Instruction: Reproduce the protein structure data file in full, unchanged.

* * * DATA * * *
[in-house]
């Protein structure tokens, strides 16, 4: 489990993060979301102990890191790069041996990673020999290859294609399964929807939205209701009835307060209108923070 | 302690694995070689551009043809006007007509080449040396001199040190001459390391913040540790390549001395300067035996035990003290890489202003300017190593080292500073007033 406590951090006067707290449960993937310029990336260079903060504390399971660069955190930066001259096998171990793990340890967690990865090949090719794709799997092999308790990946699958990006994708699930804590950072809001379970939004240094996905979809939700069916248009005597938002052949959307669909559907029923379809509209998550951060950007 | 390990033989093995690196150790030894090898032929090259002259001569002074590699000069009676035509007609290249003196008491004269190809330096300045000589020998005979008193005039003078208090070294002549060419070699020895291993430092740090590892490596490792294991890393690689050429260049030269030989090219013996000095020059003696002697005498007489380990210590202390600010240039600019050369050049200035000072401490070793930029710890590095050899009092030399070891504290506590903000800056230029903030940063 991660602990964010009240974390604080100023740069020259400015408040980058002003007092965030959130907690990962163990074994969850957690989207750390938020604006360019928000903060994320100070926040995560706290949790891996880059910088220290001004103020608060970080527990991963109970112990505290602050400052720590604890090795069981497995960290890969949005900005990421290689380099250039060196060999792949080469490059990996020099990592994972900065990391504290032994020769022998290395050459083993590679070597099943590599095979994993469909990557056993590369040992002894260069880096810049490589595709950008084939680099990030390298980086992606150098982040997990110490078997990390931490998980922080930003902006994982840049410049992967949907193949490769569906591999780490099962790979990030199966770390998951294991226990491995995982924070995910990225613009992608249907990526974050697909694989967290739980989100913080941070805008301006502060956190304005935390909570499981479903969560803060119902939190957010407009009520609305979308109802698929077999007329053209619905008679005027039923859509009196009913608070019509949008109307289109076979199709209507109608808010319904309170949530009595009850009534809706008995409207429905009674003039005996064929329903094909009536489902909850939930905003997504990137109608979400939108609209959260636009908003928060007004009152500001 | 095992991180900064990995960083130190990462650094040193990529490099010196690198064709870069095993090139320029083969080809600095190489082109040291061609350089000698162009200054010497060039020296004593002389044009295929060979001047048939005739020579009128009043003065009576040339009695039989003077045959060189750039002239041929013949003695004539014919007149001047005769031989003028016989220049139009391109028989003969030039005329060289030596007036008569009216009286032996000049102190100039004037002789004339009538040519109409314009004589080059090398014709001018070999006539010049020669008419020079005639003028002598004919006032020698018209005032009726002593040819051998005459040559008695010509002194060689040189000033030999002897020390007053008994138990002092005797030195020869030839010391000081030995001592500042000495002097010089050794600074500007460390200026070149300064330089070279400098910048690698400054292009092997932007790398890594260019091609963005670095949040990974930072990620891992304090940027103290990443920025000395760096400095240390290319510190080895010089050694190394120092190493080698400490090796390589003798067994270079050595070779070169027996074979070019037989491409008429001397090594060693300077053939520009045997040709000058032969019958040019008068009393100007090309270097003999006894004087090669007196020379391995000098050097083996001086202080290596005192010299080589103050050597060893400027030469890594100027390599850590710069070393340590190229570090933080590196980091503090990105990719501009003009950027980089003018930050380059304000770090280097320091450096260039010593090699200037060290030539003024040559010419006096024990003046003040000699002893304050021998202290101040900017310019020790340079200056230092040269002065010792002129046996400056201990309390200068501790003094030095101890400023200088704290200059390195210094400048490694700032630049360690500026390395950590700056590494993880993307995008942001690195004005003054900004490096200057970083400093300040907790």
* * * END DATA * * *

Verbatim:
[in-house]
């Protein structure tokens, strides 16, 4: 489990993060979301102990890191790069041996990673020999290859294609399964929807939205209701009835307060209108923070 | 302690694995070689551009043809006007007509080449040396001199040190001459390391913040540790390549001395300067035996035990003290890489202003300017190593080292500073007033 406590951090006067707290449960993937310029990336260079903060504390399971660069955190930066001259096998171990793990340890967690990865090949090719794709799997092999308790990946699958990006994708699930804590950072809001379970939004240094996905979809939700069916248009005597938002052949959307669909559907029923379809509209998550951060950007 | 390990033989093995690196150790030894090898032929090259002259001569002074590699000069009676035509007609290249003196008491004269190809330096300045000589020998005979008193005039003078208090070294002549060419070699020895291993430092740090590892490596490792294991890393690689050429260049030269030989090219013996000095020059003696002697005498007489380990210590202390600010240039600019050369050049200035000072401490070793930029710890590095050899009092030399070891504290506590903000800056230029903030940063 991660602990964010009240974390604080100023740069020259400015408040980058002003007092965030959130907690990962163990074994969850957690989207750390938020604006360019928000903060994320100070926040995560706290949790891996880059910088220290001004103020608060970080527990991963109970112990505290602050400052720590604890090795069981497995960290890969949005900005990421290689380099250039060196060999792949080469490059990996020099990592994972900065990391504290032994020769022998290395050459083993590679070597099943590599095979994993469909990557056993590369040992002894260069880096810049490589595709950008084939680099990030390298980086992606150098982040997990110490078997990390931490998980922080930003902006994982840049410049992967949907193949490769569906591999780490099962790979990030199966770390998951294991226990491995995982924070995910990225613009992608249907990526974050697909694989967290739980989100913080941070805008301006502060956190304005935390909570499981479903969560803060119902939190957010407009009520609305979308109802698929077999007329053209619905008679005027039923859509009196009913608070019509949008109307289109076979199709209507109608808010319904309170949530009595009850009534809706008995409207429905009674003039005996064929329903094909009536489902909850939930905003997504990137109608979400939108609209959260636009908003928060007004009152500001 | 095992991180900064990995960083130190990462650094040193990529490099010196690198064709870069095993090139320029083969080809600095190489082109040291061609350089000698162009200054010497060039020296004593002389044009295929060979001047048939005739020579009128009043003065009576040339009695039989003077045959060189750039002239041929013949003695004539014919007149001047005769031989003028016989220049139009391109028989003969030039005329060289030596007036008569009216009286032996000049102190100039004037002789004339009538040519109409314009004589080059090398014709001018070999006539010049020669008419020079005639003028002598004919006032020698018209005032009726002593040819051998005459040559008695010509002194060689040189000033030999002897020390007053008994138990002092005797030195020869030839010391000081030995001592500042000495002097010089050794600074500007460390200026070149300064330089070279400098910048690698400054292009092997932007790398890594260019091609963005670095949040990974930072990620891992304090940027103290990443920025000395760096400095240390290319510190080895010089050694190394120092190493080698400490090796390589003798067994270079050595070779070169027996074979070019037989491409008429001397090594060693300077053939520009045997040709000058032969019958040019008068009393100007090309270097003999006894004087090669007196020379391995000098050097083996001086202080290596005192010299080589103050050597060893400027030469890594100027390599850590710069070393340590190229570090933080590196980091503090990105990719501009003009950027980089003018930050380059304000770090280097320091450096260039010593090699200037060290030539003024040559010419006096024990003046003040000699002893304050021998202290101040900017310019020790340079200056230092040269002065010792002129046996400056201990309390200068501790003094030095101890400023200088704290200059390195210094400048490694700032630049360690500026390395950590700056590494993880993307995008942001690195004005003054900004490096200057970083400093300040907790």